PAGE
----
The metaphor explains the readers about how most of the people were dishearten in the journey of horrid remnants of humanity. In the novel, The Road by Cormac McCarthy elaborates not only the settings and the actions but also the love between a father and a son which is present even around the time of ultimate inhumanity and the stubborn desire to struggle to stay alive in the apocalyptic world and manipulate different writing techniques such as literary devices and characterization to explain the negative aspects of humanity. The man, although knowing he will be dead, wanted to live in order to refrain his son from all sorts of obnoxious activities. He will undoubtedly suicide if the son is harmed in any way. The man’s love and support drives the son to strugg... ... middle of paper ... ...his world.
This image of a tragic hero seems to be just a façade. Although there can be many reason why he may be seem as a tragic hero he is corrupted by those around him making him evil. Hamlet soul becomes corrupt since the beginning with the sudden marriage of his mother to his uncle, the man who killed his father. His depression is much deeper then what everyone believed. Hamlet tries to explain it to his mother and Claudius that his grief is deeper and is much more then the appearance of someone who mourns.
Just as his own family was destroyed by his uncle’s evil plans, Hamlet realizes that he caused the same pain and negativity on the family of the woman he loved. Hamlet is still a young man of great intellectual abilities, but whose mind and heart are both clouded by anger and sorrow, resulting in actions that might be viewed as madness. Hamlet’s affliction began even before the contact with his father’s ghost, and was worsened when the truth about Claudius was revealed to him by the apparition of his late father. Hamlet’s actions are not results of insanity but outcomes of the pain he suffers because of the loss and betrayal of loved ones.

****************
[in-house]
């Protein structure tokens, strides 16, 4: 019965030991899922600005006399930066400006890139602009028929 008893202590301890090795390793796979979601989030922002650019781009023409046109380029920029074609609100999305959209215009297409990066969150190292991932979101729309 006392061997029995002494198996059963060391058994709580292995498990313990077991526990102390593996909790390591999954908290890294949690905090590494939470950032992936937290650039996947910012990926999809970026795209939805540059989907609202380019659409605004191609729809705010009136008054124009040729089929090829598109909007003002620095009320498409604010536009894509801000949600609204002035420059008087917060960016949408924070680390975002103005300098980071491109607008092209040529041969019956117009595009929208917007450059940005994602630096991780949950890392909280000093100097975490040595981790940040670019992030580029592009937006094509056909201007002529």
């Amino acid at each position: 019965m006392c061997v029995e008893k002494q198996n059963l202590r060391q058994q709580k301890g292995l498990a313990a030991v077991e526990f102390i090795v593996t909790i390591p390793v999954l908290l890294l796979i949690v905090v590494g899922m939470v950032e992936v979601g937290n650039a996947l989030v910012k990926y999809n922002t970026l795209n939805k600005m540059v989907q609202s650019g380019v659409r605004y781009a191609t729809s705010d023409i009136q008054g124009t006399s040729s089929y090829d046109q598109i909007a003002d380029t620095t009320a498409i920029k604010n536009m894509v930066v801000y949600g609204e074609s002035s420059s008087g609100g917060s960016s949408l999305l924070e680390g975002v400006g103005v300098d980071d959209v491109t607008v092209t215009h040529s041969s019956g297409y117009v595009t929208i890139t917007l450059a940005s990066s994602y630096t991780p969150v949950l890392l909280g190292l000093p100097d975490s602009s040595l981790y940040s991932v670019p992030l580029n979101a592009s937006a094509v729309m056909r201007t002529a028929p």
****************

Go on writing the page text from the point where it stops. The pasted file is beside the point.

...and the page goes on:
Holden Caufield is a negatively charged character as expressed on the first page of the book before Holden tells his opinion about his childhood. He says, "If you really want to hear about it, the first thing you'll probably want to know is where I was born, and what my lousy childhood was like..." (Pg. 1) Holden shows here that he was negative and depressed even in his childhood years which is mainly due to his brother, Allie's death. Holden's alienation toward the world is what causes these unwanted character traits of Holden's. Holden is also a hostile character who attributes his negativity to block out others around him, and to delay the fact that he indeed will have to face reality sometime.
Hamlet attempts to reconcile his incestuous urges using his relationship with Ophelia. Furthermore, his need for vengeance for his father's death causes Hamlet to experience great anger towards his Uncle; Hamlet incorporates the Oedipus Complex in his revenge against his father's murderer, who is presently his mother's husband. At the same time, Hamlet experiences an inner conflict. He is torn between his duty to avenge his father's death and his inability to kill his uncle; which can be seen in relation to his Oedipal Complex as well. Hamlet's feeling of repugnance towards the marriage of his mother and his uncle is a direct reaction to his repressed Oedipus Complex.